If you look at the way medical care is being handled in most prisons today the future of corrections healthcare looks rather bleak, but when you consider some of the new ideas being put forward there is more hope than you might imagine.
Its clear that there will be changes coming in the future of corrections healthcare. With an increasing number of disabled and mentally ill prisoners entering the system and a serious lack of resources to keep what limited programs are available functioning, things will either continue to fall downhill or something miraculous will happen to improve the system.
Corrections Healthcare Today
The hope is that the future of corrections healthcare will be far from what is provided through most prisons around the country today. The medical care systems in most prisons and jails are seriously lacking when it comes to programs for the disabled and mentally ill and allow many people in serious need of care to fall through the cracks.
The problem is ultimately funding or the misuse of funds dedicated to corrections healthcare. There are so many different needs within the prison population and so many people waiting for care that prison medical personnel are often stressed out and running behind. They simply cannot give thorough, effective care to each individual because their caseloads are constantly expanding and they often dont have the proper resources to provide the care many of the disabled and mentally ill inmates really need.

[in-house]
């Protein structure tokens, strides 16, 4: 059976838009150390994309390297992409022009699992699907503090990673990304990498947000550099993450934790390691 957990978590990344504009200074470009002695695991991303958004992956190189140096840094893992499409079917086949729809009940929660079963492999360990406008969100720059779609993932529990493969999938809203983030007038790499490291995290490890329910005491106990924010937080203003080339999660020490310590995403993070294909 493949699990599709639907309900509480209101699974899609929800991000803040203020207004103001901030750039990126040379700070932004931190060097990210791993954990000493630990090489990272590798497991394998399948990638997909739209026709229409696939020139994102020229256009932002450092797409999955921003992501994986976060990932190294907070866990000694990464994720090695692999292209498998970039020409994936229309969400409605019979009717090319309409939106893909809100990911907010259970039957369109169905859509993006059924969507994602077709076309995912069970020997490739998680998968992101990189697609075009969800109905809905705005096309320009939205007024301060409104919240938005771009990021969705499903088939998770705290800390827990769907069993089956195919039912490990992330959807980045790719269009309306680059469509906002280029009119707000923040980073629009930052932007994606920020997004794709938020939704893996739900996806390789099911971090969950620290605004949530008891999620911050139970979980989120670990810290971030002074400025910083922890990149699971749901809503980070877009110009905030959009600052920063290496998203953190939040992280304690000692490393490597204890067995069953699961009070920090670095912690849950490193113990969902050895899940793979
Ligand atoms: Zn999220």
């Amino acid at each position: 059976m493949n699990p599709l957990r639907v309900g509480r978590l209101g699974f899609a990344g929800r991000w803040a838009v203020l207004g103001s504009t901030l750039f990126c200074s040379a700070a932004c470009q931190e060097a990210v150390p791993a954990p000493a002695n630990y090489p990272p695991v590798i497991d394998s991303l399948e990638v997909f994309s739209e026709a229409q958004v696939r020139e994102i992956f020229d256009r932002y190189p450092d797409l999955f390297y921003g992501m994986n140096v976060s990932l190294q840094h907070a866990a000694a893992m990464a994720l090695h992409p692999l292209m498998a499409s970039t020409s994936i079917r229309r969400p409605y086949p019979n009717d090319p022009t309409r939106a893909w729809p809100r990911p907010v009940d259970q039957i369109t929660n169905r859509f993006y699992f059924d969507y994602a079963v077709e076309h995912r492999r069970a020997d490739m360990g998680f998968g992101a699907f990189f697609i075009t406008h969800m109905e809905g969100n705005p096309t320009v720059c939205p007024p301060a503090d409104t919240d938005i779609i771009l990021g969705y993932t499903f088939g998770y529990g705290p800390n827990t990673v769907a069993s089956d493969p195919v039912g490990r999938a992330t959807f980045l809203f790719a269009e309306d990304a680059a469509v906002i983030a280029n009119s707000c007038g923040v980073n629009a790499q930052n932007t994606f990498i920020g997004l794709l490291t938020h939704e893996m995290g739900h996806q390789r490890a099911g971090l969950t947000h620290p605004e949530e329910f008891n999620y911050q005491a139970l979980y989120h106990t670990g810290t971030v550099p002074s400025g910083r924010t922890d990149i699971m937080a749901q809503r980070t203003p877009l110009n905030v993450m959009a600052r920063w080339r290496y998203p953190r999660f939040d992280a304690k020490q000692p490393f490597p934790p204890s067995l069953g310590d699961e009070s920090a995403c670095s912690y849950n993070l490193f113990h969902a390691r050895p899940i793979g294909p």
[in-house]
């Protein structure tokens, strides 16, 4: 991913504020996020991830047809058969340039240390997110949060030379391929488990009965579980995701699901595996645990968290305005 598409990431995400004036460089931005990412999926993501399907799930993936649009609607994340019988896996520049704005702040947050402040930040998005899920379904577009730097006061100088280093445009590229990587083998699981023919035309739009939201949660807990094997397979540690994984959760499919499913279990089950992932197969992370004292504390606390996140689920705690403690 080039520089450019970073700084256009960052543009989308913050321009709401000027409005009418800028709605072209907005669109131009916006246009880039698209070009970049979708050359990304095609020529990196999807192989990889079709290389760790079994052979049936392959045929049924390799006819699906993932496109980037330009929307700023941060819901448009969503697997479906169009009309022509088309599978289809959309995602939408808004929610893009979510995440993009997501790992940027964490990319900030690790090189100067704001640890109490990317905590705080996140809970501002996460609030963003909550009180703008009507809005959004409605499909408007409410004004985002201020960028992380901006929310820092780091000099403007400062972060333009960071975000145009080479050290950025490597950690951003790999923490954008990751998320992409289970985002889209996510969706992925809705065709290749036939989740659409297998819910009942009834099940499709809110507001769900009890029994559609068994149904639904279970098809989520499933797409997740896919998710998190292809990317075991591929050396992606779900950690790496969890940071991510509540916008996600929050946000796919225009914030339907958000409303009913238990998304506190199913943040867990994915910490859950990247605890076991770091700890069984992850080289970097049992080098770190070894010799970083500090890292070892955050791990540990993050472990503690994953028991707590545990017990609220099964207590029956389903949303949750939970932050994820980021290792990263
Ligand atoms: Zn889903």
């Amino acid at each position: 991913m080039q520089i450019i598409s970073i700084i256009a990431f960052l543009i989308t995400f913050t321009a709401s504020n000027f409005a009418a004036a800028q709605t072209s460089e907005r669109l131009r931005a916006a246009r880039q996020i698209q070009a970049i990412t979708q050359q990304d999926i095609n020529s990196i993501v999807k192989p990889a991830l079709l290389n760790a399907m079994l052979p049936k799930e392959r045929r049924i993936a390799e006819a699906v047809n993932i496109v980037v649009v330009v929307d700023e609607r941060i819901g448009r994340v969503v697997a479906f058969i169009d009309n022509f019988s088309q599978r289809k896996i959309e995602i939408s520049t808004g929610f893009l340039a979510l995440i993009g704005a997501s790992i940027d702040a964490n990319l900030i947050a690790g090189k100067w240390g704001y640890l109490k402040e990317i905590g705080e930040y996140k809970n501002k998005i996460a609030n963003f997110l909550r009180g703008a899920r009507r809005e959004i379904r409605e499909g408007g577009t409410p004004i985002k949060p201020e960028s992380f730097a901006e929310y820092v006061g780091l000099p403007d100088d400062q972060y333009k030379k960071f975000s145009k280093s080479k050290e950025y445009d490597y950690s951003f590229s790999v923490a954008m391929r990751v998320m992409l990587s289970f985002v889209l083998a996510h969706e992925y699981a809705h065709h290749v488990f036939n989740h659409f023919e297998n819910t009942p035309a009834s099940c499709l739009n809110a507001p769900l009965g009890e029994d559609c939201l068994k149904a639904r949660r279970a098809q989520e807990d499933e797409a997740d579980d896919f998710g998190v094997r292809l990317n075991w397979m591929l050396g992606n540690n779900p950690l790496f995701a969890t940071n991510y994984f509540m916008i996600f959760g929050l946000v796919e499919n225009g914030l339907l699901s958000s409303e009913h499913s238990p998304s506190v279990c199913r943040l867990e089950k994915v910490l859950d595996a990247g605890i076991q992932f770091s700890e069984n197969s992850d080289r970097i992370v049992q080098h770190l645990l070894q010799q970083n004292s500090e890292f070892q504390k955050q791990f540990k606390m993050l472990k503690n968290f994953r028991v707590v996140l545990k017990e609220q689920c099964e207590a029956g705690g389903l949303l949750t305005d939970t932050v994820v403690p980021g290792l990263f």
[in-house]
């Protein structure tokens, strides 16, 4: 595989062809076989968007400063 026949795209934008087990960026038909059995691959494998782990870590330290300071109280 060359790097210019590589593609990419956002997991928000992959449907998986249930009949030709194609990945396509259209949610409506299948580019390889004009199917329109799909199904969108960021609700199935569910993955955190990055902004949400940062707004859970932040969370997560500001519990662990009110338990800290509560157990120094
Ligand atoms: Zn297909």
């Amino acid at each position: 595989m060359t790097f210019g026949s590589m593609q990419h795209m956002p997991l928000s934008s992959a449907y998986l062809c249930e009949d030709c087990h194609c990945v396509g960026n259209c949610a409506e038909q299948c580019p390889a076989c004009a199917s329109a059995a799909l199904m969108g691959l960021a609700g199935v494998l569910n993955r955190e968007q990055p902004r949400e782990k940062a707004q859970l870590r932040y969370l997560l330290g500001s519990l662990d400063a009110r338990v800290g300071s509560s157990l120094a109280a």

In many prisons, it is difficult to see how the future of corrections healthcare could be any worse.
Hopes for the Future of Mental Health Care
The real hope for the future of corrections healthcare is that the current system can be revitalized with more unique and cost effective programs. While general healthcare in many prisons is adequate for the ordinary inmate, those who have mental health problems and disabilities need many more programs moving into the future.
With the incorporation of more correctional therapies and programs designed to pinpoint and effectively treat mental illness and disabilities, it is hoped that some of the most dangerous criminal inmates can be cared for in a way that makes them less likely to reoffend when they are released.
Exactly what happens with the future of corrections mental healthcare remains to be seen, but many people have hopes that it will improve rather than continuing its descent into ineffectiveness.